Thinking about this recently having delivered a fair few sessions on digital capability about how long you could keep delivering the same keynote before it either ran out of steam (as in topicality) or the audience came around again and had seen it before. Was there a keynote that you could use and then leave in the cupboard for a while and then bring it out again and hopefully it will have freshened up enough to be fresh for even the same audience.
I know of one individual who delivered forty eight virtually identical keynotes over a four year period across different events, I never even came close to that!
It was nice now and again to deliver something completely fresh and different. The ULCC FOTE events were often the kind of event where I would create a new keynote. Though I would often use those presentation again at another event. Looking over my slideshares I realise that there are lots of similar presentations, but there is also variety too.
One of the reasons why I always created a new presentation for FOTE was that the audience usually was made up of the same people. They wouldn’t want to see the same keynote I had delivered the previous year.
Reflecting on all of this, I did wonder if I should feel guilty or bad about doing basically the same keynote more than once? One way of looking at this, is am I just being lazy? Or am I more like the Dad’s Army repeats on BBC2, content been repeated for a new audience, who will get something from it as much as the original audience did.
I delivered a session at FOTE 2009 in October called The Future of Learning. In December of the same year I delivered a similar keynote at ASCILITE 2009 also called the Future of Learning. The following May at EdTech 2010 in Athlone in Ireland I did a keynote called Cultural Shifts, but was a version of the Future of Learning keynote. The keynotes were all very similar, but to be honest I believe that I was asked to keynote because of what people had seen before.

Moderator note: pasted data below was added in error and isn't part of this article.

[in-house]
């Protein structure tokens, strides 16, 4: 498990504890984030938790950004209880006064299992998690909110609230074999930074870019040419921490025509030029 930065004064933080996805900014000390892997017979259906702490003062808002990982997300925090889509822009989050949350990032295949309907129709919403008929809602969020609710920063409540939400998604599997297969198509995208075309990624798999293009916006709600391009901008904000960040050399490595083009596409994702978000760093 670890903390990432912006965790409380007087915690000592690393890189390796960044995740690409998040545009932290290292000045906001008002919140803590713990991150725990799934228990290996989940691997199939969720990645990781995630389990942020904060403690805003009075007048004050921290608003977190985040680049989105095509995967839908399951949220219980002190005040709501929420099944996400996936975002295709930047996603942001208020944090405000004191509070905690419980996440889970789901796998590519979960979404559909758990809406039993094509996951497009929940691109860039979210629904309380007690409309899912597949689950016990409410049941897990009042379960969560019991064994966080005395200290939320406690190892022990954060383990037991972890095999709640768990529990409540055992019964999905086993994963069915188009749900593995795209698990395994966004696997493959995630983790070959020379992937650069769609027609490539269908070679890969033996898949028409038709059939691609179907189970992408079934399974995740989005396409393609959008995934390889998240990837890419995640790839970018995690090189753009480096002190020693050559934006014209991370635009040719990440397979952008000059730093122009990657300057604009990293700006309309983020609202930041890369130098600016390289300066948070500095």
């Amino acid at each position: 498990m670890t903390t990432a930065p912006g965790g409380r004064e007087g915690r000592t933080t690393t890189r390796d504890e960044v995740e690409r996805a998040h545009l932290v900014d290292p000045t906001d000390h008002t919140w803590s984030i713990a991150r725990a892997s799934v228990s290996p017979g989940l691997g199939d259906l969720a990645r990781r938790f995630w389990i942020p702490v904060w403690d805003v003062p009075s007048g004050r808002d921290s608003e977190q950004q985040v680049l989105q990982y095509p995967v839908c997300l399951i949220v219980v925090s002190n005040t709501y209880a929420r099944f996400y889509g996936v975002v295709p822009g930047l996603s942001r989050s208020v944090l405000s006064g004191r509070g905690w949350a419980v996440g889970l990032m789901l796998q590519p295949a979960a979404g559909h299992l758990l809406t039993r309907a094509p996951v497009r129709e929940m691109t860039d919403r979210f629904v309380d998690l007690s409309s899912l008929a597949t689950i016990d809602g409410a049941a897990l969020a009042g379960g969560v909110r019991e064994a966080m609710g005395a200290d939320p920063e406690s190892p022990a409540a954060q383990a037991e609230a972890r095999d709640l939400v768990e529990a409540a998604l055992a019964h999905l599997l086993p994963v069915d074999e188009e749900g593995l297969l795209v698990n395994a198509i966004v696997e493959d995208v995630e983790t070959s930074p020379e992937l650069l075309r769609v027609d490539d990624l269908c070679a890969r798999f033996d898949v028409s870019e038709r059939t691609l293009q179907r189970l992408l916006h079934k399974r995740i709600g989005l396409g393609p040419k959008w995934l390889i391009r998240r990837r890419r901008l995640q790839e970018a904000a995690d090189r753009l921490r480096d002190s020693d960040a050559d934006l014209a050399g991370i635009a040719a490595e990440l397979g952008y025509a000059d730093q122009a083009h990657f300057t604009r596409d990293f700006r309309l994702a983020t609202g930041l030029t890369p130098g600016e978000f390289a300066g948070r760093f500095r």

There is something about repeating yourself, and there are some people who will still come and listen again, more so, if they enjoyed it the first time. I know that if someone like Dave White is on the conference programme I will go and listen to his session, not saying he repeats himself, but I know he has delivered many keynotes on Visitors and Residents.
Sometimes I feel that I have a back catalogue of keynotes and that though I may want to deliver the new album, people would rather hear the classic hits from the past!
So if you deliver at conferences, have you delivered the same presentation at different events and why did you do it?
When I was at FOTE 09 a few weeks ago I stayed overnight and went out for a meal at a terrible Italian restaurant; one of the problems I have visiting different parts of London is that I am merely a visitor and unlike the local residents do not know the best places to eat. I remember visiting London a few years ago and my sister-in-law who lived in London at the time (a resident) took me to a wonderful local pub with fantastic food. The more I visit London the more confident I get with getting about (on foot and on the tube) and knowing which places to avoid and when and which places to seek out and try. First time visitors to London know it differently to those that visit more often and likewise people who live in London will know some places better than others. Visitors and residents know London in different ways and the same can be said for those who use digital and online tools and services. I really don’t want to use the term digital world as I don’t think it is a useful term.
Last year we discussed the concept coined by Dave White of Visitors and Residents and how this relates to how people interact and use the online and digital tools and services out there.
Dave has made a video of the presentation he gave at ALT-C 2009 and it makes for interesting viewing.
Most people should by now realise that the age demarcation of the digital native and digital immigrant is a flawed concept and should not be relied upon. Projects and research have again shown that young learners are not digital natives and often have issues with digital and online technologies.
The experiences of several MoLeNET projects suggests that not all young people are the “digital natives”…
“We came to this project with an unspoken belief that young learners would innately understand how these devices worked, we quickly came to understand that, while they can use them well on a superficial level, more demanding tasks stretched their knowledge of the technology”.
The key lessons to remember is that you can’t assume that younger learners will be confident in how to use new technologies, likewise also don’t assume that older learners will not know how to use technologies.
If you are an online resident it can sometimes be difficult to remember that a lot of people are merely visitors and that they may not fully undertstand the local customs, practices or best places to go.